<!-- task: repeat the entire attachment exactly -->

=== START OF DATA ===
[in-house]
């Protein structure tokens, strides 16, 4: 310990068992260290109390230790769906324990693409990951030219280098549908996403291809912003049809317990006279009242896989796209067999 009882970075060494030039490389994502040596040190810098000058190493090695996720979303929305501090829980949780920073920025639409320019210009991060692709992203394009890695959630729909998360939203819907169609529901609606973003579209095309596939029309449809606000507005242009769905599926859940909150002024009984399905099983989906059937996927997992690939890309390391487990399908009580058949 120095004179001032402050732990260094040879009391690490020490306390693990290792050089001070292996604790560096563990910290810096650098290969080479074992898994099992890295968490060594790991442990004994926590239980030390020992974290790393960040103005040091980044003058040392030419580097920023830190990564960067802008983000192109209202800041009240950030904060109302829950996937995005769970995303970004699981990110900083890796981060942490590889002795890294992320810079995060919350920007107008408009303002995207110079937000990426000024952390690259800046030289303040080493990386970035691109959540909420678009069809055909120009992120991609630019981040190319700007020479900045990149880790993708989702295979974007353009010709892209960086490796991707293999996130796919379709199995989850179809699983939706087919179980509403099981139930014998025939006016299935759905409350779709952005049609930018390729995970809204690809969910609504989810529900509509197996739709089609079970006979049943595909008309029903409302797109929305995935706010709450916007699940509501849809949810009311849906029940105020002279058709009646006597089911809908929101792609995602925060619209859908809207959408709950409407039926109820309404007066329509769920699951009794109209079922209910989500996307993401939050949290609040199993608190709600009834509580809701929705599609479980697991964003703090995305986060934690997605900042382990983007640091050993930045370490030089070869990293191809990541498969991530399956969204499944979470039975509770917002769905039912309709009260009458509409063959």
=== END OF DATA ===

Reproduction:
[in-house]
């Protein structure tokens, strides 16, 4: 310990068992260290109390230790769906324990693409990951030219280098549908996403291809912003049809317990006279009242896989796209067999 009882970075060494030039490389994502040596040190810098000058190493090695996720979303929305501090829980949780920073920025639409320019210009991060692709992203394009890695959630729909998360939203819907169609529901609606973003579209095309596939029309449809606000507005242009769905599926859940909150002024009984399905099983989906059937996927997992690939890309390391487990399908009580058949 120095004179001032402050732990260094040879009391690490020490306390693990290792050089001070292996604790560096563990910290810096650098290969080479074992898994099992890295968490060594790991442990004994926590239980030390020992974290790393960040103005040091980044003058040392030419580097920023830190990564960067802008983000192109209202800041009240950030904060109302829950996937995005769970995303970004699981990110900083890796981060942490590889002795890294992320810079995060919350920007107008408009303002995207110079937000990426000024952390690259800046030289303040080493990386970035691109959540909420678009069809055909120009992120991609630019981040190319700007020479900045990149880790993708989702295979974007353009010709892209960086490796991707293999996130796919379709199995989850179809699983939706087919179980509403099981139930014998025939006016299935759905409350779709952005049609930018390729995970809204690809969910609504989810529900509509197996739709089609079970006979049943595909008309029903409302797109929305995935706010709450916007699940509501849809949810009311849906029940105020002279058709009646006597089911809908929101792609995602925060619209859908809207959408709950409407039926109820309404007066329509769920699951009794109209079922209910989500996307993401939050949290609040199993608190709600009834509580809701929705599609479980697991964003703090995305986060934690997605900042382990983007640091050993930045370490030089070869990293191809990541498969991530399956969204499944979470039975509770917002769905039912309709009260009458509409063959």